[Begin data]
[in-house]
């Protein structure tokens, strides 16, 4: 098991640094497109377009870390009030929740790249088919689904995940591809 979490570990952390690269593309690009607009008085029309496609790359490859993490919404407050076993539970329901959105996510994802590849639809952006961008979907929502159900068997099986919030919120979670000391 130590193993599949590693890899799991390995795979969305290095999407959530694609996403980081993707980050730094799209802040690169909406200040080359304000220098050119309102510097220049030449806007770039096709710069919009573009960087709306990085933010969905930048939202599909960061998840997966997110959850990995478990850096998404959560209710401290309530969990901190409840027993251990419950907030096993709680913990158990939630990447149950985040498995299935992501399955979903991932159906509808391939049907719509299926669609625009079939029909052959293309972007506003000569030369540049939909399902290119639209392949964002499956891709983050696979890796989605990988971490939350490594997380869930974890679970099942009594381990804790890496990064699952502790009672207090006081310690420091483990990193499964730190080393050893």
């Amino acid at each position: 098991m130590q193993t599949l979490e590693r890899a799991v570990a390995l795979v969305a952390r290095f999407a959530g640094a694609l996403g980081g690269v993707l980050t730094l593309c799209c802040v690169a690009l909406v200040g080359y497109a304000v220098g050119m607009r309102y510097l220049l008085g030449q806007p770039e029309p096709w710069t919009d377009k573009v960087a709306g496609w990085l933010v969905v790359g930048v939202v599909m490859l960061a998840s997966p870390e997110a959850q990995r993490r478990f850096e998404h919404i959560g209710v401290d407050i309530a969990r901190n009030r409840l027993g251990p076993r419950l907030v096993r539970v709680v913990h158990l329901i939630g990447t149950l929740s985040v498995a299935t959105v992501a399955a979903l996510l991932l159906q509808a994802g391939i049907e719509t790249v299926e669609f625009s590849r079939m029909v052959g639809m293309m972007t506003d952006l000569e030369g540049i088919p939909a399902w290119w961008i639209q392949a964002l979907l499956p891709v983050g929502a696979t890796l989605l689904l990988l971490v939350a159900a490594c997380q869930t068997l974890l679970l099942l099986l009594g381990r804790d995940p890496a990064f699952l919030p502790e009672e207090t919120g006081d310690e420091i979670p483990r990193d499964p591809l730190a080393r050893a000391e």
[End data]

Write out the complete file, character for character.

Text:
[in-house]
């Protein structure tokens, strides 16, 4: 098991640094497109377009870390009030929740790249088919689904995940591809 979490570990952390690269593309690009607009008085029309496609790359490859993490919404407050076993539970329901959105996510994802590849639809952006961008979907929502159900068997099986919030919120979670000391 130590193993599949590693890899799991390995795979969305290095999407959530694609996403980081993707980050730094799209802040690169909406200040080359304000220098050119309102510097220049030449806007770039096709710069919009573009960087709306990085933010969905930048939202599909960061998840997966997110959850990995478990850096998404959560209710401290309530969990901190409840027993251990419950907030096993709680913990158990939630990447149950985040498995299935992501399955979903991932159906509808391939049907719509299926669609625009079939029909052959293309972007506003000569030369540049939909399902290119639209392949964002499956891709983050696979890796989605990988971490939350490594997380869930974890679970099942009594381990804790890496990064699952502790009672207090006081310690420091483990990193499964730190080393050893």
């Amino acid at each position: 098991m130590q193993t599949l979490e590693r890899a799991v570990a390995l795979v969305a952390r290095f999407a959530g640094a694609l996403g980081g690269v993707l980050t730094l593309c799209c802040v690169a690009l909406v200040g080359y497109a304000v220098g050119m607009r309102y510097l220049l008085g030449q806007p770039e029309p096709w710069t919009d377009k573009v960087a709306g496609w990085l933010v969905v790359g930048v939202v599909m490859l960061a998840s997966p870390e997110a959850q990995r993490r478990f850096e998404h919404i959560g209710v401290d407050i309530a969990r901190n009030r409840l027993g251990p076993r419950l907030v096993r539970v709680v913990h158990l329901i939630g990447t149950l929740s985040v498995a299935t959105v992501a399955a979903l996510l991932l159906q509808a994802g391939i049907e719509t790249v299926e669609f625009s590849r079939m029909v052959g639809m293309m972007t506003d952006l000569e030369g540049i088919p939909a399902w290119w961008i639209q392949a964002l979907l499956p891709v983050g929502a696979t890796l989605l689904l990988l971490v939350a159900a490594c997380q869930t068997l974890l679970l099942l099986l009594g381990r804790d995940p890496a990064f699952l919030p502790e009672e207090t919120g006081d310690e420091i979670p483990r990193d499964p591809l730190a080393r050893a000391e």